The concept of open source software seems so firmly entrenched in higher education that it comes as almost a shock to realize there's actually a debate over it. But debate there was, civilized and trenchant, this week during the annual Educause conference on high technology in higher education in the US.
"It's really tough to take [commercial software] systems built for a corporate world and stick them into an education world," said Bradley Wheeler, vice president for IT and CIO at Indiana University, adding that one recent book estimated education globally would spent US$5.5 billion installing ERP, much of it in modifying commercial software to meet institutional needs. "We spend so much money trying to hard fit those things in."
"I don't think there's any reason to believe that we will substantially match our business [with a community-source project] any better than a commercial system," countered Adrian Sannier, university technology officer and professor of computing studies at Arizona State University. "The CIOs of oil companies don't say 'our business is so different from everyone else's, [that] we have to write our own financial applications.' They're doing everything they can to get out of that business."
Colleges and universities have launched several high-profile "community source" projects to develop large-scale education applications. These include the Sakai learning-management system, and more recently, the Kuali project, which is creating such education-focused enterprise applications as financial accounting, and expanding to develop student information systems and even middleware to tie them all together.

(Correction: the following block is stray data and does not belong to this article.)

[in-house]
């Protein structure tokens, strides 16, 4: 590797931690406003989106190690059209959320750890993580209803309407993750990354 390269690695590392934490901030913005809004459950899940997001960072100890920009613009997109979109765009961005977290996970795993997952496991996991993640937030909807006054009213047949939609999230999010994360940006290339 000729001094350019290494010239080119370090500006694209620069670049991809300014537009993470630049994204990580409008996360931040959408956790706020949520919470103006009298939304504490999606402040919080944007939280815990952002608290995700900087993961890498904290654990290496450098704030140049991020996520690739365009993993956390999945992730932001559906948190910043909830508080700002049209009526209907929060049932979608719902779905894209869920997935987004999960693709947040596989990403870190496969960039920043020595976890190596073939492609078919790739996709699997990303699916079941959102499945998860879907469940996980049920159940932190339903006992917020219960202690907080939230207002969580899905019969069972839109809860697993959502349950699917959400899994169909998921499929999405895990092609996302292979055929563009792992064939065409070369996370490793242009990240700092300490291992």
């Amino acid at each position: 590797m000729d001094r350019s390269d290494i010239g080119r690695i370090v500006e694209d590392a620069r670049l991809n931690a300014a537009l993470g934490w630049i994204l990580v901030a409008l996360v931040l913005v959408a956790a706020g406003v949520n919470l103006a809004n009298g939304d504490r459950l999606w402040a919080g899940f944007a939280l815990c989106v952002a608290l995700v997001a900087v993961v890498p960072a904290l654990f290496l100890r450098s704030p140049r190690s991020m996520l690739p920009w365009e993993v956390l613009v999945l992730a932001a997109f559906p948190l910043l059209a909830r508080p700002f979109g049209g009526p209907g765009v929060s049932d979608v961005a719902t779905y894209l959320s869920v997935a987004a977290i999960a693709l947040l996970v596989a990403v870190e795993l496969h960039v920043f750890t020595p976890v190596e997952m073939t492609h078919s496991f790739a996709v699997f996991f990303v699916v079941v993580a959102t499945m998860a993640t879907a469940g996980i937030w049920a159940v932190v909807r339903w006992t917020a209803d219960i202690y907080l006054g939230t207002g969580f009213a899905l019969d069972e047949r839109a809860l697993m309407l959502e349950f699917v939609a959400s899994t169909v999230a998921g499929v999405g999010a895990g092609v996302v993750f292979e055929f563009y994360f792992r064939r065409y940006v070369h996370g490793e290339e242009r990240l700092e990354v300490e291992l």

Community-source uses the same basic licensing mechanism, rooted in the Apache project, as many other open source efforts. It adds a critical licensing change, however, to protect certain kinds of patents that might be held by software donors, and organizes code development along traditional, scheduled release dates.
Higher education takes open source very seriously. Two years ago, BlackBoard, a leading commercial learning-management system, announced it had been awarded a patent for some elements of its learning-management system and intended to enforce it. The news ignited a blaze of criticism, with institutions and organizations like Educause criticizing the vendor for claiming technology and ideas that had been developed through the work of the community.
Wheeler and Sannier had begun their debate a year earlier, when they met at a dinner hosted by Campus Technology, a publication and online news site. This week, even their styles of dress seemed designed to highlight their different viewpoints. Sannier sported a brimmed cap and a pullover, while Wheeler was almost formal in tie and jacket. "I'm Mac, he's PC," Sannier joked at one point. "I've got three Macs at home, baby -- three Macs," Wheeler countered.